Apparently, the goal is to secure the next speaking spot by shocking the audience and getting attendees tweeting. To get recognized you need to say something more profound than the last person. If saying something more profound is too hard, just saying something more ridiculous will get the job done, too.
This game of tweet-byte one-upmanship puts us at risk of losing touch with reality. Watch Fox News long enough and you'll be nodding your head when Glenn Beck unveils his theories on the philosophical likenesses of Obama, Chairman Mao and Hilter. Similarly, isolate yourself among those who pay their mortgage talking about the latest social media trends and you may find yourself agreeing that if it doesn't happen on Twitter, it probably doesn't matter.
I'm not trying to slam Fox News or social media enthusiasts. Both play legitimate roles. I'm just encouraging us to pay special attention to when our heads start nodding. When it happens, ask yourself, "Have I just crossed the line from passionate to delusional?"
This one-upmanship game has fueled a steady stream of declarations about which channels are "dead" followed by predictions about which new channels will gobble up the deceased. However, marketers are way out in front of their customers on this. Consumers don't think about channels dying, they think about which ones are best suited for which purposes. Social media allows them to do some stuff better than anything that came before it, but it doesn't do everything better.
For the past few months, I have been working on a project titled "Subscribers, Fans, and Followers," which looks at how people use email, Facebook, and Twitter to engage brands online. During a recent presentation, I was asked how much these audiences overlap. The simple answer is "a lot," but here is a detailed breakdown specific to Millennials ages 15 to 24:
1) Millennials Subscribe to fewer commercial emails, are fans of more companies on Facebook, and follow more brands on Twitter: These are all true statements. They are also relative statements that are very misleading. The average Millennial subscriber receives 7.4 permission-based email messages a day. The average Millennial fan has "liked" 5.9 companies on Facebook and the average Millennial Follower follows 2.9 companies on Twitter. So, while the numbers are clearly shifting, this does not suggest that new channels are replacing old ones.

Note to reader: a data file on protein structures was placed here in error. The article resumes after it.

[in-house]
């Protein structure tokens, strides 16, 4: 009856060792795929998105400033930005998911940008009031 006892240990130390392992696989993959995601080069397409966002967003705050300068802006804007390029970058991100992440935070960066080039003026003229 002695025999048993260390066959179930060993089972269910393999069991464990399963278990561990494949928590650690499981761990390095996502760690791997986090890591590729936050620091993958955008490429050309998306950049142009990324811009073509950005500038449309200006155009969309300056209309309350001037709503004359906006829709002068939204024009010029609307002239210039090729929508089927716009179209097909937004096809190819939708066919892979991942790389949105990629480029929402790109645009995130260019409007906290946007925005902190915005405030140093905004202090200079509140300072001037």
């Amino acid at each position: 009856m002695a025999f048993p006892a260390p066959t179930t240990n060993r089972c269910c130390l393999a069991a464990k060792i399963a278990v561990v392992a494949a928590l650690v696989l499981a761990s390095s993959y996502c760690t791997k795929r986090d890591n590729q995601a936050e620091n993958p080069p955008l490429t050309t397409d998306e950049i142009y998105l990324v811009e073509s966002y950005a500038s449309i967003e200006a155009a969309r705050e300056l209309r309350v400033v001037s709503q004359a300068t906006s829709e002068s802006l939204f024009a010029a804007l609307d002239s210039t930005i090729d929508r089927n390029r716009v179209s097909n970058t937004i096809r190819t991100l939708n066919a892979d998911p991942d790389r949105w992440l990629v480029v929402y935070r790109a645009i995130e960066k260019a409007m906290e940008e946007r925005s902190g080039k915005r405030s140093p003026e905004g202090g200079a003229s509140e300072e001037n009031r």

2) 84% are email subscribers, 46% are Facebook fans, 6% are Twitter followers: Millennials have shifted a lot of their communication with friends to social media. Unfortunately, too many statistics focus on top-line usage numbers. For marketers, it is more important to look at how many consumers are engaging with brands through these channels. 87% of 15-24-year-old consumers that use email sign up for permission-based email, 57% of those that use Facebook are a fan of at least one company and 24% of Twitter users follow at least one brand.
3) Millennials don't isolate their interactions with brands to a single channel: 95% of Millennials who fan companies on Facebook also subscribe to commercial email. 95% who follow companies on Twitter subscribe to email also. 70% who follow companies on Twitter also fan companies on Facebook. Less than 2% of Millennials only engage companies through Facebook.
Millennials want to interact with companies in social media, but new channels don't introduce either/or propositions. They bring the promise of adding depth to relationships between consumers and brands.
Facebook allows consumers to display their affection for the brands they love, to engage in entertaining dialog with brands, and most importantly to do this while their friends are watching.
Twitter allows brands to show a side never before seen by consumers, and to provide quick updates to enthusiasts that want real-time information. These are great things for brands and consumers alike.
It is up to us, as marketers, to simply weave these channels together to create an enriching experience for our customers across channels. Don't let anyone fool you into thinking otherwise.
As a former journalist, I've been disheartened by the new yardstick by which stories and issues are measured: It's not whether an issue or commentary is important and insightful, but whether it generates clicks and conversation. (It also happens to be a lot cheaper to say outrageous nonsense than to do research and investigative journalism.) This system almost guarantees that undercovered issues remain so and encourages hyperbole and extremist views since those tend to generate discussions. Consequently, there's much more noise and a lot less substance out there. Turn your news filters up to maximum, boys and girls.
Chad - great commentary. A good reminder of why I respect you so much. Thanks.
Morgan, while your comments focus on Millennials, the points you make e.g., the new channels don't introduce either/or propositions are representative of marketing best practices. It is all about the build... no channel operates in a vacuum. Instead it is about gaining visibility, increasing awareness, driving critical mass using all relevant channels.
Help, I'm trapped in "Short Attention Span Theater"! It is a constant source of frustration to me that if I mention more than one item in an e-mail, especially if I am asking for a decision or input on more than one thing, I get *only* a response to one thing, usually to the first thing I mention. My theory is that e-mails, tweets and social media have embroiled us in a colossal game of "Hot Potato," in which every communication we send to someone induces only the need to respond and be done with it as quickly as possible. I for one am tired of having to either (1) break my messages up into multiple e-mails, each one containing only *one* topic, or (2) having to respond again and again and again until I get answers to all the questions I asked. It's not even a reluctance to scroll down.